Does debt matter anymore?

Feb 11, 2015

- By Bill Bonner

Bill Bonner
Sao Paulo, Brazil

Dear Diary,

A glass blower's shop. A used furniture store. Luxury high-rise condos protected by double fences and electric wire. Neighborhood bars. Fancy restaurants. Sushi. Pizza. Bold glass office buildings.

The Itaim area of Sao Paulo seems to have been spared the zoners' boring prescriptions. Offices, houses, shops...all mingle promiscuously. A small house, modest...cheap...built in the '50s, sits across from our hotel, forgotten by time, surrounded by the commerce of the 21st century. Another house on the Rua Florian sits underneath an office complex. The owners refused to sell, so the developers built a huge, slick office tower right over top.

"It's a great city," says a colleague. "There are only a handful of cities like this in the world. London, Shanghai, Mumbai...Beijing. Paris is a small town in comparison."

Little by little, we're beginning to find our way around.

But we're not here for our own amusement. We're not just drinking caiprinhas and ogling Sao Paulistas. No, that would be selfish. No, we're here on your behalf, to learn. To study. To try to understand how an economy works.

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It's just a coincidence that it is summer here. And that this weekend is Carnival. And we have a ticket to Rio in our pocket.

Our subject lately has been debt. Krugman says no one understands it. He proved his point in his New York Times column; at least he proved that he has no idea of how it works.

"We owe it to ourselves," he wrote. That suggests that the net impact of debt is zero. But is it?

Meanwhile, colleague Simone Wapler in Paris tells us the "debt doesn't matter" crowd is growing. France and Germany, among others, guaranteed Greece's debt. If Greece doesn't pay, it will fall - logically - to the taxpayers of those countries to shoulder the debt. One calculation put the total cost per taxpayer in France, for example, at 731 euros.

But in the old world, as in the new, debt doesn't matter anymore. Here's Ivan Best at the "Tribune."

    In France, as elsewhere, taxpayers never pay off a government debt. When it comes due, the government borrows more to pay it. Thus, in 2013, [the French Treasury] borrowed, medium and long term, 186.3 billion euros of which106.7 billion were used to reimburse (amortise) the debts that were due, with the rest financing, principally, the budget deficit.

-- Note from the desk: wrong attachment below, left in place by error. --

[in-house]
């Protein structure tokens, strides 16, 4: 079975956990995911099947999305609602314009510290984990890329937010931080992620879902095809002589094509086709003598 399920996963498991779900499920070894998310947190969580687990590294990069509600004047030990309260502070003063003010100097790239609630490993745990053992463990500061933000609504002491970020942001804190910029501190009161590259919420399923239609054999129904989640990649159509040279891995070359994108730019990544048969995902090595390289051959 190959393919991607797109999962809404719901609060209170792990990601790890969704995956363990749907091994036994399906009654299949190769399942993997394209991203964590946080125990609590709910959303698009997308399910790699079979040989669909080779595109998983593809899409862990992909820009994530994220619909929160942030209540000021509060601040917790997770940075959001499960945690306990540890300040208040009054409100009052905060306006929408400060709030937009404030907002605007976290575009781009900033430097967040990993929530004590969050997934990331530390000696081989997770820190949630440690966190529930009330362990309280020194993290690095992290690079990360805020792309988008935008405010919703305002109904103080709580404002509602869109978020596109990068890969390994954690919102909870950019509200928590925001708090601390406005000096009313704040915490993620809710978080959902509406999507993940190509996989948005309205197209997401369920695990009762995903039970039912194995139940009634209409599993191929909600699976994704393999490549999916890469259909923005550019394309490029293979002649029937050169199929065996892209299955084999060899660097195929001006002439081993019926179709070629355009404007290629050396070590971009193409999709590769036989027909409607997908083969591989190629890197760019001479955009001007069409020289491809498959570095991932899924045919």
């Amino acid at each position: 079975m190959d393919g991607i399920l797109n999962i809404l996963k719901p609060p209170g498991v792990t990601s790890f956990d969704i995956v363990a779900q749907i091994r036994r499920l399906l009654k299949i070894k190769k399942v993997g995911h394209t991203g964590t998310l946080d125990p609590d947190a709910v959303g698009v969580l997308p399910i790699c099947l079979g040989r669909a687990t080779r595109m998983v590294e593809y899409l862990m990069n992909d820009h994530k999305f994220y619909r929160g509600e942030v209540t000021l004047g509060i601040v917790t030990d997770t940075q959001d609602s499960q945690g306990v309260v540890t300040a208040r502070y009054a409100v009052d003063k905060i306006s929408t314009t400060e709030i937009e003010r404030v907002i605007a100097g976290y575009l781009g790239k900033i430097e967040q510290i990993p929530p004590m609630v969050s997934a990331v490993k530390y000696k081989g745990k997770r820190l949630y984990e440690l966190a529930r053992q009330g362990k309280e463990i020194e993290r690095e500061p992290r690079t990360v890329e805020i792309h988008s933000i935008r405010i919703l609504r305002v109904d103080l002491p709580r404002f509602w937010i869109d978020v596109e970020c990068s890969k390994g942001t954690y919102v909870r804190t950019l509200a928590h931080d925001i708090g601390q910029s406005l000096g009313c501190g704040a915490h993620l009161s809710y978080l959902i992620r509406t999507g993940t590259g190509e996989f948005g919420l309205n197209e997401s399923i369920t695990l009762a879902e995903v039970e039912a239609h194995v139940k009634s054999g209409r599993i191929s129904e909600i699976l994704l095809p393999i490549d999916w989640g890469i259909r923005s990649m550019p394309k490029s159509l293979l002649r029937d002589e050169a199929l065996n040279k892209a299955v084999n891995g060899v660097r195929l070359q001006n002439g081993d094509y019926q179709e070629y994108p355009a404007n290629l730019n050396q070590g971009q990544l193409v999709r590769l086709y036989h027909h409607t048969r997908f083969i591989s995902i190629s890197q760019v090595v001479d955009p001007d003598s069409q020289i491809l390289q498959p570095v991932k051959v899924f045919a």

So you see, government debts don't matter, because they never pay them off. They just borrow more.

But wait. Is it that simple?

Some people owe. Some are owed. Does it matter who is owed what by whom? You bet it does. It's easier to pay off a little debt than to pay off a lot. So, the more you are owed, the less likely that you'll get paid. Keep adding debt and the likelihood of getting paid sinks to zero.

Then, the creditors take a loss. You might say it doesn't matter, because for every loss taken by the creditor, the debt gets a benefit. But he's already spent the money; it's gone.

Alas, this is the same money the creditors were hoping to spend. They are people too -- with bills to pay...retirements to finance...insurance/pension/lifestyle/healthcare obligations...in short, people who are counting on the money. When it turns out that the money isn't there, it sends a shock wave of pain and suffering throughout the economy.

Yesterday, Chris showed us where the shock wave was likely to strike hardest...and first - Japan. The Japanese have more debt than anyone. On paper, they also have more assets! But take a look at those assets - Japanese government bonds - and you will see why the 'we owe it to ourselves' idea is a scam.

The Japanese government has been on a borrowing binge for the last 34 years. Now, it owes more than 2 and a half times GDP. Who does it owe the money to? Its own people. Yes, if 'we owe it to ourselves' makes any sense at all, it makes sense in Japan.

But so what? It's not just double-entry bookkeeping; this is real life. And in real life it's not the quantity of debt alone that matters. It's the quality. Japanese retirees took their money and bought government bonds. They had 'money.' Now they have IOUs from the government. They think the government has their money. But they're wrong. Their money is long gone.

Did the government take the money and invest it in new capital, so that now it earns dividends and capital gains...with which it can satisfy its obligations? Of course not. It took the money and squandered it on in (often unnecessary) infrastructure and other forms of 'stimulus.'

And now, the poor Japanese retirees go to the cupboard. And what do they find? It's bare! All that money they thought they had saved is gone. It has been wasted by the government.

The savings rate is falling...the trade balance has turned negative...the yen lost over the last 12 months...and millions of people get older and older, depending on the government to make good on its promises to them.

It is just a matter of time before the truth comes out. They may 'owe it to themselves.' But they're about to find out that their debtor is a deadbeat and their creditor is a fool.

Bill Bonner is the President & Founder of Agora Inc, an international publisher of financial and special interest books and newsletters.

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